New England Review’s Vermont Reading Series is pleased to present a stunning array of accomplished writers: Jensen Beach and Eugene Mirabelli in fiction, poet Elizabeth Powell, and student translator Bernardo Andrade, representing Middlebury’s Translingual magazine. They will all read from their recent work at 51 Main at the Bridge in Middlebury, VT, on Monday, October 24, 7 pm.
This reading is co-sponsored by the Vermont Book Shop and the Bread Loaf Writers’ Conference. Light refreshments will be served, and books, cocktails, and other beverages will be available to purchase. The event is free and open to the public.
Bernardo Andrade will read from his translation of a conversation with Brazilian essayist Olavo de Carvalho, which he published in the Middlebury College student magazine of literary translation, Translingual. A Philosophy major from Rio de Janeiro, Brazil, Andrade speaks English, Russian, and Latin, as well as his native Portuguese.
Jensen Beach is the author of two collections of short fiction, most recently Swallowed by the Cold, published this year by Graywolf Press. His stories have appeared in A Public Space, Paris Review, and The New Yorker. He teaches at Johnson State College, where he is fiction editor at Green Mountains Review. He lives in Jericho with his family.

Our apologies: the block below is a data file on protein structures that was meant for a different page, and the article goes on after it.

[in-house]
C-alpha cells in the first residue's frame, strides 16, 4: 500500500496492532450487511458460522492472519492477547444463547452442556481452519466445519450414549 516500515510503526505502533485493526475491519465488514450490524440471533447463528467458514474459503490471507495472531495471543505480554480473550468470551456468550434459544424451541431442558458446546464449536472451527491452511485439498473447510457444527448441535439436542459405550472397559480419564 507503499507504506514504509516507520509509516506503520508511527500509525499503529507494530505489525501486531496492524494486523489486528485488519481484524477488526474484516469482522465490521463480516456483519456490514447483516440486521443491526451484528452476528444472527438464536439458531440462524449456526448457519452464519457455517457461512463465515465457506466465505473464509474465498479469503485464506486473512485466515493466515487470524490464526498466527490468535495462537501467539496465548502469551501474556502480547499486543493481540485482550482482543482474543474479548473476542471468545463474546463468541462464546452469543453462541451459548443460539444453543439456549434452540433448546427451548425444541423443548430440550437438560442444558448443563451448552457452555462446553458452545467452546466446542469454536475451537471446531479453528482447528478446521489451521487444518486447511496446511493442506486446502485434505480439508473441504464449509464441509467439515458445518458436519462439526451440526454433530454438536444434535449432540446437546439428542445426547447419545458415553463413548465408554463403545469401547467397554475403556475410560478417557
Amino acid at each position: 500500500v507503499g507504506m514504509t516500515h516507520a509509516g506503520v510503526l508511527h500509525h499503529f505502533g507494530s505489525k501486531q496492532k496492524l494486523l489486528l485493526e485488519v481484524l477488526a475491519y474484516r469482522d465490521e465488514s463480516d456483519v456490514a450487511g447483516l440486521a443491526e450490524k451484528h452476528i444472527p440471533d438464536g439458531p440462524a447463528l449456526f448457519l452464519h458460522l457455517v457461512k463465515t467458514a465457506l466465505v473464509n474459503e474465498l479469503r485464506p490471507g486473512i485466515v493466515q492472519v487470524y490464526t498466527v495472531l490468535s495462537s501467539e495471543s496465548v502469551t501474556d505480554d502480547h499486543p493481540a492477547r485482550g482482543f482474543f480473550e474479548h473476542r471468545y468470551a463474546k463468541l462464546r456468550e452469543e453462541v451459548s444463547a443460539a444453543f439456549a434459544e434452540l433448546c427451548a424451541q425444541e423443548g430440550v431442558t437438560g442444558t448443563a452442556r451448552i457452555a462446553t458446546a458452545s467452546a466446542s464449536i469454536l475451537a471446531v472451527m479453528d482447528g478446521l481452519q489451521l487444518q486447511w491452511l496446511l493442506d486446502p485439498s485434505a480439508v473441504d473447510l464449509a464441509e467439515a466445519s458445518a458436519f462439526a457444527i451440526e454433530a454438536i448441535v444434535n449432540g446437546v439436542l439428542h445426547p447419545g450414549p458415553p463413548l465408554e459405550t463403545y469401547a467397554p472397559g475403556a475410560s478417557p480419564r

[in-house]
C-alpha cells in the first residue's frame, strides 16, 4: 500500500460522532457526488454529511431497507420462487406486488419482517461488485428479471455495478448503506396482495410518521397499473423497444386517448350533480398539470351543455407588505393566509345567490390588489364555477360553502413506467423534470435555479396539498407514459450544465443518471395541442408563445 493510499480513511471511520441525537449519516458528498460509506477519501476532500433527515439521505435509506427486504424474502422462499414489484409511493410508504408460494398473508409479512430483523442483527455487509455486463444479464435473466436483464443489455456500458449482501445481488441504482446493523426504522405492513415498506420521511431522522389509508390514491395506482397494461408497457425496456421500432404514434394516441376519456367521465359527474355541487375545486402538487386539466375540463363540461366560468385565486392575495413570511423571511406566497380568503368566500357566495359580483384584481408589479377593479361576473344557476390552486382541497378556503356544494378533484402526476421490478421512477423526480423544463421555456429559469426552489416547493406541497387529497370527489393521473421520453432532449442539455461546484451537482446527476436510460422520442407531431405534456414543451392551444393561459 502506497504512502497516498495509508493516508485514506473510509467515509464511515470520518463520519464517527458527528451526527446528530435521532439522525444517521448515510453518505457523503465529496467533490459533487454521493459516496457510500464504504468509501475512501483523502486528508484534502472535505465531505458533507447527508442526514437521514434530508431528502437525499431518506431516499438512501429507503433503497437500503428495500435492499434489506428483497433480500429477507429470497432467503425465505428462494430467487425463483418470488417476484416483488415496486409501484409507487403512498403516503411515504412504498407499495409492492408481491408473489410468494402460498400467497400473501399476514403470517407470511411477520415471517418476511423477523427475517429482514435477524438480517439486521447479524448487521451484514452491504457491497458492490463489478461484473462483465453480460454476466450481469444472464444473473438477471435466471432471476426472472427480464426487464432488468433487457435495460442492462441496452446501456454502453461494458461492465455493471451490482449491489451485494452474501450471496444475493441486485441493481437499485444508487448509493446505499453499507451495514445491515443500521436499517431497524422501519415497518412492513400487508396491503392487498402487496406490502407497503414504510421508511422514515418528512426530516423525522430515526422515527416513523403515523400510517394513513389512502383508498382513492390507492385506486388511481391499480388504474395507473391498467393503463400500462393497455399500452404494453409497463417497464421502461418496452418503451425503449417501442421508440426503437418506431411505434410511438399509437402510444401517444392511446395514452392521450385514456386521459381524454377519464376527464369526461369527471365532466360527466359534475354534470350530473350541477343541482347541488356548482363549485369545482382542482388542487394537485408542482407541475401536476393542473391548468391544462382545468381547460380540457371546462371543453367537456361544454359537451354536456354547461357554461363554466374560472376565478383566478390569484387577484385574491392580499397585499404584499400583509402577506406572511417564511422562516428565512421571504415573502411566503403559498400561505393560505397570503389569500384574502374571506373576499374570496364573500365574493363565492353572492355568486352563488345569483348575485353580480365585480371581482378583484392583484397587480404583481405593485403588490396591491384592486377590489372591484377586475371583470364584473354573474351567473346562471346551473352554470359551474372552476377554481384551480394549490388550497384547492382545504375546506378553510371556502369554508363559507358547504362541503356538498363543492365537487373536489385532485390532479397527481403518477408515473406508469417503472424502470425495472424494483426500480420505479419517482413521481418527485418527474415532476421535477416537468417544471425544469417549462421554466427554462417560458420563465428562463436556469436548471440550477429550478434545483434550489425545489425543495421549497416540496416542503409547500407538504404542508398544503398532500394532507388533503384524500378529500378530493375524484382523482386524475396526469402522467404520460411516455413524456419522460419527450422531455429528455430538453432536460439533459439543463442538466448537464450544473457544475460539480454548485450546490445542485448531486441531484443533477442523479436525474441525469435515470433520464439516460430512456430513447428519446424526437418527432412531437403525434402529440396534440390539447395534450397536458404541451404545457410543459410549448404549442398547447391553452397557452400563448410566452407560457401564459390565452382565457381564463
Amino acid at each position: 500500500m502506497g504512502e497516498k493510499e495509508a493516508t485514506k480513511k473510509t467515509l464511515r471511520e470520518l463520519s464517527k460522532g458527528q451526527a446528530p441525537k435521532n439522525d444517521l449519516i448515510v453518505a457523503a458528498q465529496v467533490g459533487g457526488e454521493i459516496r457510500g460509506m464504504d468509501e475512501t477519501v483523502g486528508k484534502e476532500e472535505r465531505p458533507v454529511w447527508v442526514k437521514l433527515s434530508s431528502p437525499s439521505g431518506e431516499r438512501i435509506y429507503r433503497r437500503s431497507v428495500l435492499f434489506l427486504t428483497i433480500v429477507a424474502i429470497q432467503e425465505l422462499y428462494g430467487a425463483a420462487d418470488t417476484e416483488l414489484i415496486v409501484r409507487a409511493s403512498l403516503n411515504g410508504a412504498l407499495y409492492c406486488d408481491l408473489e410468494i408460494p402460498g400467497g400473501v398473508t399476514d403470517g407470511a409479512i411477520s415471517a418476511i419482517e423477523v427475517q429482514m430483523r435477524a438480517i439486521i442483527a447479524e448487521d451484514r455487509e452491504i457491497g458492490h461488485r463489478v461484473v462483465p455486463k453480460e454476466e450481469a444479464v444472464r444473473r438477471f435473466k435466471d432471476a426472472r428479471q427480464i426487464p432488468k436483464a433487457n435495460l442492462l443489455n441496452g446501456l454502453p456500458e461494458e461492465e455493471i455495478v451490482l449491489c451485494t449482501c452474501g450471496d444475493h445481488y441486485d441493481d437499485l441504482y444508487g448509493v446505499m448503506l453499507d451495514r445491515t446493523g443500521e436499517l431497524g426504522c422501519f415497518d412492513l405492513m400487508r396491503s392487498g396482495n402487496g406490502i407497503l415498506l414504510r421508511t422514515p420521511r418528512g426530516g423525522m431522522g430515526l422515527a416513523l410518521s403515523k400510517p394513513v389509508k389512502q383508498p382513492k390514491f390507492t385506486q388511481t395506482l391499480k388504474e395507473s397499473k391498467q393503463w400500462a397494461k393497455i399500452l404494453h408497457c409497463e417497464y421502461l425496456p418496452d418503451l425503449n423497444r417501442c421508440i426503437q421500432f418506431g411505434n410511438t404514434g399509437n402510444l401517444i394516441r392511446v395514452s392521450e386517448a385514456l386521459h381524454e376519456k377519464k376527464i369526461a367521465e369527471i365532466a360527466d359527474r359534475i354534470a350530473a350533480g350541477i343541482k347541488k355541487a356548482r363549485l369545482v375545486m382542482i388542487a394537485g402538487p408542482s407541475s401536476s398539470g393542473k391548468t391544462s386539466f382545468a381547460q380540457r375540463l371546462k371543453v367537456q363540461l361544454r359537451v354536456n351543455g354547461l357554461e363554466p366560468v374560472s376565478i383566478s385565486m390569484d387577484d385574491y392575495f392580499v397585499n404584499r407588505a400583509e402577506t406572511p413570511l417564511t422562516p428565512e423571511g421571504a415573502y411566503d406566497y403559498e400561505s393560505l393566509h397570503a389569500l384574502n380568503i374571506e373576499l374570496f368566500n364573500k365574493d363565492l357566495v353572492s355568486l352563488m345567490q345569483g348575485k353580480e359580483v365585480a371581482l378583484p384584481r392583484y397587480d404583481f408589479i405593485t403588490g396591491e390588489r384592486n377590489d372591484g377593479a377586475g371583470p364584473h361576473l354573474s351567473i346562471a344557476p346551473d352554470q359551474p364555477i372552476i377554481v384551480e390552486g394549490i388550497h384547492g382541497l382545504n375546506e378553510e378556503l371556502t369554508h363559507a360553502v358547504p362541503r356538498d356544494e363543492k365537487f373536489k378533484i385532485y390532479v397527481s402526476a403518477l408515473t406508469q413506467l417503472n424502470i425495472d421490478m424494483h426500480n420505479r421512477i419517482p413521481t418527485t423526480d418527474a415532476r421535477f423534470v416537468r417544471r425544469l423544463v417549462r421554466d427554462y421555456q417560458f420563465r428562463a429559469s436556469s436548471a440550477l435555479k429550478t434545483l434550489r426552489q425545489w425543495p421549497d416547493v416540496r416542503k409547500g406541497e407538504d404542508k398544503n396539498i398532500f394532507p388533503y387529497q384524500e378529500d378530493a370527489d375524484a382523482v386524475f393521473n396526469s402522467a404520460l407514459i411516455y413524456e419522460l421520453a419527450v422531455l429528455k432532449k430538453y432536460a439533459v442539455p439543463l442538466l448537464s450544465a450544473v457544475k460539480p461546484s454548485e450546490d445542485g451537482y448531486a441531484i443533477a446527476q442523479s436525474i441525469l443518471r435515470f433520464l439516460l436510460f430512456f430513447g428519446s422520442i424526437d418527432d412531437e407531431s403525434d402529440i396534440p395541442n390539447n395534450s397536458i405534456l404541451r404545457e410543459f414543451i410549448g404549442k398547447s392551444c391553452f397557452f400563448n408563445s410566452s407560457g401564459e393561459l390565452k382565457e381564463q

Eugene Mirabelli, now eighty-five, is the author of nine novels. His first was published in the middle of the last century and his most recent, Renato After Alba, comes out this fall from McPherson & Company. Mirabelli’s short stories have been translated into Czech, French, Hebrew, Russian, Sicilian, and Turkish, and for years he wrote on politics, society, and culture for an alternative newsweekly. He was a co-founder of Alternative Literary Programs, a nonprofit group that brought poets, storytellers, and fiction writers into secondary school classrooms. He is a professor emeritus at the State University of New York at Albany.
Elizabeth A. I. Powell is the author of The Republic of Self, a New Issue First Book Prize winner. Her second book, Willy Loman’s Reckless Daughter: Living Truthfully Under Imaginary Circumstances, won the Robert Dana Prize in poetry and was published this year by Anhinga Press. She has received Pushcart Prize, a Vermont Council on the Arts grants, and a Yaddo fellowship, and her work has appeared in Alaska Quarterly Review, Ecotone, Harvard Review, and elsewhere. She is Editor of Green Mountains Review, and Associate Professor of Writing and Literature at Johnson State College. Born in New York City, she has lived in Vermont since 1989 with her four children.